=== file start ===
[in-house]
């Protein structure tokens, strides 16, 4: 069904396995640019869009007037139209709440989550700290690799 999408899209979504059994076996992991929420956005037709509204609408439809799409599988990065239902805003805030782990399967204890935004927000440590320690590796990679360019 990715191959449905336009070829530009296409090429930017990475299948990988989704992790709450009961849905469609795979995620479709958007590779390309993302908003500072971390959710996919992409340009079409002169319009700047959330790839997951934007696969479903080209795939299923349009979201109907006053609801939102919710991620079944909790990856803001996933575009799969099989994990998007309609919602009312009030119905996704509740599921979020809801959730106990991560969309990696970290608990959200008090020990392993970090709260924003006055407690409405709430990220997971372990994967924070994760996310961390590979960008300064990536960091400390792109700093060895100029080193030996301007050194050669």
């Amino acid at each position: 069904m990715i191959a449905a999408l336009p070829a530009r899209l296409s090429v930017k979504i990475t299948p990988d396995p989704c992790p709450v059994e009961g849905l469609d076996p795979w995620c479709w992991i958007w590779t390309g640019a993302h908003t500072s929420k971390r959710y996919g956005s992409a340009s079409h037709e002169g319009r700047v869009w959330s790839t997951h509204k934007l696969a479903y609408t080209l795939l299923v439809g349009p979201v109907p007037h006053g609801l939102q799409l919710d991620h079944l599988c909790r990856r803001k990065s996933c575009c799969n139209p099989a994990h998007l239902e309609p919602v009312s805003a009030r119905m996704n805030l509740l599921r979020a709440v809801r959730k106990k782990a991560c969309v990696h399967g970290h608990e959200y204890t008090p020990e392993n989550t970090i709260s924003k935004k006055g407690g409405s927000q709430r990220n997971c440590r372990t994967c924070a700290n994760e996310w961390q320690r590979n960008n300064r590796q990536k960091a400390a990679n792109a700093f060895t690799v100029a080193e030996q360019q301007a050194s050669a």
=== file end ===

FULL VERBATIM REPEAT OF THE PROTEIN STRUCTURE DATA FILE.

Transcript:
[in-house]
């Protein structure tokens, strides 16, 4: 069904396995640019869009007037139209709440989550700290690799 999408899209979504059994076996992991929420956005037709509204609408439809799409599988990065239902805003805030782990399967204890935004927000440590320690590796990679360019 990715191959449905336009070829530009296409090429930017990475299948990988989704992790709450009961849905469609795979995620479709958007590779390309993302908003500072971390959710996919992409340009079409002169319009700047959330790839997951934007696969479903080209795939299923349009979201109907006053609801939102919710991620079944909790990856803001996933575009799969099989994990998007309609919602009312009030119905996704509740599921979020809801959730106990991560969309990696970290608990959200008090020990392993970090709260924003006055407690409405709430990220997971372990994967924070994760996310961390590979960008300064990536960091400390792109700093060895100029080193030996301007050194050669």
């Amino acid at each position: 069904m990715i191959a449905a999408l336009p070829a530009r899209l296409s090429v930017k979504i990475t299948p990988d396995p989704c992790p709450v059994e009961g849905l469609d076996p795979w995620c479709w992991i958007w590779t390309g640019a993302h908003t500072s929420k971390r959710y996919g956005s992409a340009s079409h037709e002169g319009r700047v869009w959330s790839t997951h509204k934007l696969a479903y609408t080209l795939l299923v439809g349009p979201v109907p007037h006053g609801l939102q799409l919710d991620h079944l599988c909790r990856r803001k990065s996933c575009c799969n139209p099989a994990h998007l239902e309609p919602v009312s805003a009030r119905m996704n805030l509740l599921r979020a709440v809801r959730k106990k782990a991560c969309v990696h399967g970290h608990e959200y204890t008090p020990e392993n989550t970090i709260s924003k935004k006055g407690g409405s927000q709430r990220n997971c440590r372990t994967c924070a700290n994760e996310w961390q320690r590979n960008n300064r590796q990536k960091a400390a990679n792109a700093f060895t690799v100029a080193e030996q360019q301007a050194s050669a």